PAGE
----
Not Hardcoding but Softcoding Data Protection


  • Aurelia Tamò-Larrieux University of Zurich
  • Simon Mayer University of St. Gallen
  • Zaïra Zihlmann University of Lucerne



GDPR, privacy by design, data protection by design and default, security by design, privacy engineering, techno-regulation, compliance by design, legal protection by design, softcode


The delegation of decisions to machines has revived the debate on whether and how technology should and can embed fundamental legal values within its design. While these debates have predominantly been occurring within the philosophical and legal communities, the computer science community has been eager to provide tools to overcome some challenges that arise from ‘hardwiring’ law into code. What emerged is the formation of different approaches to code that adapts to legal parameters. Within this article, we discuss the translational, system-related, and moral issues raised by implementing legal principles in software. While our findings focus on data protection law, they apply to the interlinking of code and law across legal domains. These issues point towards the need to rethink our current approach to design-oriented regulation and to prefer ‘soft’ implementations, where decision parameters are decoupled from program code and can be inspected and modified by users, over ‘hard’ approaches, where decisions are taken by opaque pieces of program code.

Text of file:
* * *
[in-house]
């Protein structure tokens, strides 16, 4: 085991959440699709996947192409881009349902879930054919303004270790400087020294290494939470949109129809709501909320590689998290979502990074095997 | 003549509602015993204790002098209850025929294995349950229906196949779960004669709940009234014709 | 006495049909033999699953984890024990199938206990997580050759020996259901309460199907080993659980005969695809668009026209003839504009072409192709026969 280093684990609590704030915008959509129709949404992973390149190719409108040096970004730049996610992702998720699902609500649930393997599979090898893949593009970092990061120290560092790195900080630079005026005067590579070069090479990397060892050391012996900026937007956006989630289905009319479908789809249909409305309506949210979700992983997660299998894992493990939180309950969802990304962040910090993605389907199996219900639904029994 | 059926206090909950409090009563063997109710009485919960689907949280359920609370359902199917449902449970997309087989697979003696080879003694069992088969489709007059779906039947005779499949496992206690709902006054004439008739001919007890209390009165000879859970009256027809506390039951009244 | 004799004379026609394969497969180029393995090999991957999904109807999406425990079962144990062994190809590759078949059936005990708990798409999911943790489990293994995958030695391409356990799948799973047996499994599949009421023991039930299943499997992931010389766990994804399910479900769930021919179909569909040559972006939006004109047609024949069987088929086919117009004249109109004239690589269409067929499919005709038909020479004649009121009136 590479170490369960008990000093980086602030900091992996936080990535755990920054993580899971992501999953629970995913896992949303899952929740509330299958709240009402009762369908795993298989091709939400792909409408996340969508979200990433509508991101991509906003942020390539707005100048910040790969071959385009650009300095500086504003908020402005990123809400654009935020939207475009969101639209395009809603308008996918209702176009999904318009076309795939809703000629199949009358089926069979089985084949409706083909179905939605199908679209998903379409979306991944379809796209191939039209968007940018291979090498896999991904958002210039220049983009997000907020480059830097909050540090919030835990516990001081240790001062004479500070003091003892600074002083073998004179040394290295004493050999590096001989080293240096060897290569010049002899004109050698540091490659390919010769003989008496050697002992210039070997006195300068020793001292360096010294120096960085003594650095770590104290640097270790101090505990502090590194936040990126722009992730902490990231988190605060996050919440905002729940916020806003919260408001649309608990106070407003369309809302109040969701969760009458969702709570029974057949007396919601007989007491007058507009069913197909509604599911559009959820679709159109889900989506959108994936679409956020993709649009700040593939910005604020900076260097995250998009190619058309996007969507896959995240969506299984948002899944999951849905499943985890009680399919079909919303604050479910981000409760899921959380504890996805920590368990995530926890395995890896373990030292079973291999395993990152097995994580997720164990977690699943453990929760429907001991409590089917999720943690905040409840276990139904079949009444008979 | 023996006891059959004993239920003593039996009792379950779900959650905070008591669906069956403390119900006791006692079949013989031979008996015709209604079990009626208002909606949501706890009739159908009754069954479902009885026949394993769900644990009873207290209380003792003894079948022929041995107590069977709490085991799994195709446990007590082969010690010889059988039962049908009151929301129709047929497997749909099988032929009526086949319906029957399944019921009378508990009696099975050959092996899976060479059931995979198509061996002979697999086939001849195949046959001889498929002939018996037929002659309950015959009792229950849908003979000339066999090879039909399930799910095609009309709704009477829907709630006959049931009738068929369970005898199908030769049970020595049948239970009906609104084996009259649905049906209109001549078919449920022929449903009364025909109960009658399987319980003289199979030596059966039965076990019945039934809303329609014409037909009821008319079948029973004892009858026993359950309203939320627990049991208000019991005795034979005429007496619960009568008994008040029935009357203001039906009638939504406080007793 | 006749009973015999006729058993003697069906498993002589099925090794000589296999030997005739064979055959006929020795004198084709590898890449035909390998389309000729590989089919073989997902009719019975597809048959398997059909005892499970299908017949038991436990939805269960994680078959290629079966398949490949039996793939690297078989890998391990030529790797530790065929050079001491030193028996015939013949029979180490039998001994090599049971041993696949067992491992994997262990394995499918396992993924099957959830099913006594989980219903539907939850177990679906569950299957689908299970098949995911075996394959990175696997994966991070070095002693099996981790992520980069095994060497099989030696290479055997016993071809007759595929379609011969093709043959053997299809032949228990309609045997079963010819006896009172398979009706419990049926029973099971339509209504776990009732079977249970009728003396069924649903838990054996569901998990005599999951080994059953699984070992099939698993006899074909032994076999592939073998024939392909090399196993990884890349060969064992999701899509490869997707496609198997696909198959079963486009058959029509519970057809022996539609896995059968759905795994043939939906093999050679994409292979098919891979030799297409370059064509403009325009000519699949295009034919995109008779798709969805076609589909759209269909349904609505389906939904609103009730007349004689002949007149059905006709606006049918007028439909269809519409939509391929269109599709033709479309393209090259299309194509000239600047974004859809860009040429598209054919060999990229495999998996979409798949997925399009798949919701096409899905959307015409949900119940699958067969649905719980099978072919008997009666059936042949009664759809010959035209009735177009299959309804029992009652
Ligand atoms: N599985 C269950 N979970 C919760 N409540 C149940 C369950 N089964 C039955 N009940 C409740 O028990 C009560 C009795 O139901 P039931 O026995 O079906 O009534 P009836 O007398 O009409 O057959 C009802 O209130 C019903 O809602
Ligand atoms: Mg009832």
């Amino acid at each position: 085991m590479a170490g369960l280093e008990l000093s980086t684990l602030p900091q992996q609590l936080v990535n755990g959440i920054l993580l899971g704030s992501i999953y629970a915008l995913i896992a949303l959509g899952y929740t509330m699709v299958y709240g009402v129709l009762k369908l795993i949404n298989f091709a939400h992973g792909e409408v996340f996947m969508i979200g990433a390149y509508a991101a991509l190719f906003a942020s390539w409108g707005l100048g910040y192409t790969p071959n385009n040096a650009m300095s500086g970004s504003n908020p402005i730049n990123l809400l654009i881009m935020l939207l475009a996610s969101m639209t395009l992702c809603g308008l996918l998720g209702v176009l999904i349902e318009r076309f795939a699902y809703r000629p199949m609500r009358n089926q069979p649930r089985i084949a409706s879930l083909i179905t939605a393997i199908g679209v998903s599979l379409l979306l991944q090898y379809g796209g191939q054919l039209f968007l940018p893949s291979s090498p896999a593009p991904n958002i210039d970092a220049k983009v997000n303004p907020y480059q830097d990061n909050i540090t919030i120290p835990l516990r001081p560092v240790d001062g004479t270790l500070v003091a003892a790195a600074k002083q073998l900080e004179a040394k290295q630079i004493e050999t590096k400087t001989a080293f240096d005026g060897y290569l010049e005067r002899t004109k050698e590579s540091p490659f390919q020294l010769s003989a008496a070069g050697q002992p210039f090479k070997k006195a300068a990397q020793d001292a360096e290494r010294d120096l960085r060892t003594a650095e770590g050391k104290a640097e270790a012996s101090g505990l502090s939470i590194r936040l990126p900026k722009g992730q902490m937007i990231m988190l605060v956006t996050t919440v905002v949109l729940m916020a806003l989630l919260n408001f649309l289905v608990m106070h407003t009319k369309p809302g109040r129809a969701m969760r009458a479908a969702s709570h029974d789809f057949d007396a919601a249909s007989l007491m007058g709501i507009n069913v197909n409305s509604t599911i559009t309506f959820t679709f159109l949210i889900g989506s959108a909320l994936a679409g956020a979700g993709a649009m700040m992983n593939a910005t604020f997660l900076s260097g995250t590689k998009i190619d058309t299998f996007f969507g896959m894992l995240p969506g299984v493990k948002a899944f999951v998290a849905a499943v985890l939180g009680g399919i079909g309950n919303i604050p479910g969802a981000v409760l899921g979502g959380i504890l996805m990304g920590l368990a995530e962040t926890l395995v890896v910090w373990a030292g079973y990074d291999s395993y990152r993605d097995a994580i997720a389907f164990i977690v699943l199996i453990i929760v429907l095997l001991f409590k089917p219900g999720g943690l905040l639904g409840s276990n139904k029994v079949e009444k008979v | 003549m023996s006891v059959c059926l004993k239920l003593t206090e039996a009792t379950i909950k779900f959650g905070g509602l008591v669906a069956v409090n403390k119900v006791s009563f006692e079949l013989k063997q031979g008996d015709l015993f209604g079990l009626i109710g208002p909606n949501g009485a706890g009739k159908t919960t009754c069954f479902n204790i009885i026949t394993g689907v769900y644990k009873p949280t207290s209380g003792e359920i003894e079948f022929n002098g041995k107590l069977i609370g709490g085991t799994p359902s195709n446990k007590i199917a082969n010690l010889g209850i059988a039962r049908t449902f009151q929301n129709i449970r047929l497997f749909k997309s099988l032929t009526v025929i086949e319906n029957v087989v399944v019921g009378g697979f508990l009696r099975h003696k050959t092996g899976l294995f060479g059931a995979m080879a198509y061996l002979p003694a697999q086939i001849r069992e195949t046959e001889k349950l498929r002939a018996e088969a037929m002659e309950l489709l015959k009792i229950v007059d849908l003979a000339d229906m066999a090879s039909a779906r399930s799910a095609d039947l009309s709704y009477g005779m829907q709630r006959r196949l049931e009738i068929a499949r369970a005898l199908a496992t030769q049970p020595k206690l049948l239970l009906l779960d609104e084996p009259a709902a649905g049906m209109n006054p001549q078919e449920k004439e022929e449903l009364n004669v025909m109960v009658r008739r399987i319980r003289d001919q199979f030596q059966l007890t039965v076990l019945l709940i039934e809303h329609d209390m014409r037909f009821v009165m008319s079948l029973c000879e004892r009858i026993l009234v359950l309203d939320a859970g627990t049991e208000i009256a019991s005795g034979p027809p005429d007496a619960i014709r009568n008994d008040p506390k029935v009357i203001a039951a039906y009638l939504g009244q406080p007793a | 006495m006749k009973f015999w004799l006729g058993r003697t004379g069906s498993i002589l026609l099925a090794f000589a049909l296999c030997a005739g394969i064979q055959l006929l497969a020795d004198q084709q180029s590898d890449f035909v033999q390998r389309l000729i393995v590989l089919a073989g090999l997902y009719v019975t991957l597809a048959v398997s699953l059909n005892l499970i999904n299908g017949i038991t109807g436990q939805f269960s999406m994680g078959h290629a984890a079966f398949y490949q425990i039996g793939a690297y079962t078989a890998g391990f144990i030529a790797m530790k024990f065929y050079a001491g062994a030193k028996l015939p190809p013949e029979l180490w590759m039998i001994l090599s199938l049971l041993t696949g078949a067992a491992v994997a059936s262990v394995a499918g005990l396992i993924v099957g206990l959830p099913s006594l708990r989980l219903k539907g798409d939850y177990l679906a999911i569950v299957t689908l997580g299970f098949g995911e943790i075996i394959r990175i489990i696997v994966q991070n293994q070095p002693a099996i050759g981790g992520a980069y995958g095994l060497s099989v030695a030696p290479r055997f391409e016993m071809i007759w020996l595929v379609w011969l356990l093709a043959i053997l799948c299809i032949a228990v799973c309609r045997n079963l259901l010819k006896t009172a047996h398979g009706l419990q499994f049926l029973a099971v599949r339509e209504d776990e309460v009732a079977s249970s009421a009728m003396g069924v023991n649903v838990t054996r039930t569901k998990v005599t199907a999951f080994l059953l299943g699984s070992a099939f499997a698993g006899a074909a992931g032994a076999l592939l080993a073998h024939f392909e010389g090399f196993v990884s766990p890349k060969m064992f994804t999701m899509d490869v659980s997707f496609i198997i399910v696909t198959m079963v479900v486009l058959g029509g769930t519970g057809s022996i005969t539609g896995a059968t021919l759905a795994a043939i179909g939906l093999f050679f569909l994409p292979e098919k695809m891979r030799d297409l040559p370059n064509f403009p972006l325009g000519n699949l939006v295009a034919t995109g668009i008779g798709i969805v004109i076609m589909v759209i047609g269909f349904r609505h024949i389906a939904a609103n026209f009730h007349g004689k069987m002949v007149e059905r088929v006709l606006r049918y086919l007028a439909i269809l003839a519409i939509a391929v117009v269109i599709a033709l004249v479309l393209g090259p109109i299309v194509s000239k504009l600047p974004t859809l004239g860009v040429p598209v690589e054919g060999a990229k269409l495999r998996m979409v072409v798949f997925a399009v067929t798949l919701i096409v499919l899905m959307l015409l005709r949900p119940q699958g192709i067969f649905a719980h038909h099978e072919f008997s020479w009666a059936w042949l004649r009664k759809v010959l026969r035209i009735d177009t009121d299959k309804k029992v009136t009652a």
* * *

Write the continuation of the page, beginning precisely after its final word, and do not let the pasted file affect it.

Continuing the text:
Download data is not yet available.




How to Cite

Tamò-Larrieux, A., Mayer, S., & Zihlmann, Z. (2021). Not Hardcoding but Softcoding Data Protection. Technology and Regulation, 2021, 17–34.



Received 2021-09-03
Published 2021-05-06